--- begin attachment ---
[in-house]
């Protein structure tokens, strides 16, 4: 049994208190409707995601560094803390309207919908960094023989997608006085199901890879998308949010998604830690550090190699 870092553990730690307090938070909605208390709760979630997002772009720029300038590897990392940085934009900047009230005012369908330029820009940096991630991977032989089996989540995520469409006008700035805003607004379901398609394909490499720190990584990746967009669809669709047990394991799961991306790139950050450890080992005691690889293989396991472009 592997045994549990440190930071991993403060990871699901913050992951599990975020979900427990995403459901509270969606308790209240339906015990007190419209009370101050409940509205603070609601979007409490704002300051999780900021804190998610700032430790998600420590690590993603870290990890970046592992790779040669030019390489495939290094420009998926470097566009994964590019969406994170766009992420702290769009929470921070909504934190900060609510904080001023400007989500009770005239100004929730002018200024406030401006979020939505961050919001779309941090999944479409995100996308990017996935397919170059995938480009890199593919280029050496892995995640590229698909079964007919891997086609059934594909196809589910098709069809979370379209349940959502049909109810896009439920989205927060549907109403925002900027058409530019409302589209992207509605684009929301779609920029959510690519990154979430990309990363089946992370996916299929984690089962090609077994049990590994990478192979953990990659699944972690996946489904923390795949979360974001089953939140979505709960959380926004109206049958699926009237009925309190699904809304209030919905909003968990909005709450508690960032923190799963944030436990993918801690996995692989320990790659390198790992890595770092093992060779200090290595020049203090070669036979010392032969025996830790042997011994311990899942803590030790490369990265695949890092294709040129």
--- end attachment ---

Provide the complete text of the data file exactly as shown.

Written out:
[in-house]
């Protein structure tokens, strides 16, 4: 049994208190409707995601560094803390309207919908960094023989997608006085199901890879998308949010998604830690550090190699 870092553990730690307090938070909605208390709760979630997002772009720029300038590897990392940085934009900047009230005012369908330029820009940096991630991977032989089996989540995520469409006008700035805003607004379901398609394909490499720190990584990746967009669809669709047990394991799961991306790139950050450890080992005691690889293989396991472009 592997045994549990440190930071991993403060990871699901913050992951599990975020979900427990995403459901509270969606308790209240339906015990007190419209009370101050409940509205603070609601979007409490704002300051999780900021804190998610700032430790998600420590690590993603870290990890970046592992790779040669030019390489495939290094420009998926470097566009994964590019969406994170766009992420702290769009929470921070909504934190900060609510904080001023400007989500009770005239100004929730002018200024406030401006979020939505961050919001779309941090999944479409995100996308990017996935397919170059995938480009890199593919280029050496892995995640590229698909079964007919891997086609059934594909196809589910098709069809979370379209349940959502049909109810896009439920989205927060549907109403925002900027058409530019409302589209992207509605684009929301779609920029959510690519990154979430990309990363089946992370996916299929984690089962090609077994049990590994990478192979953990990659699944972690996946489904923390795949979360974001089953939140979505709960959380926004109206049958699926009237009925309190699904809304209030919905909003968990909005709450508690960032923190799963944030436990993918801690996995692989320990790659390198790992890595770092093992060779200090290595020049203090070669036979010392032969025996830790042997011994311990899942803590030790490369990265695949890092294709040129």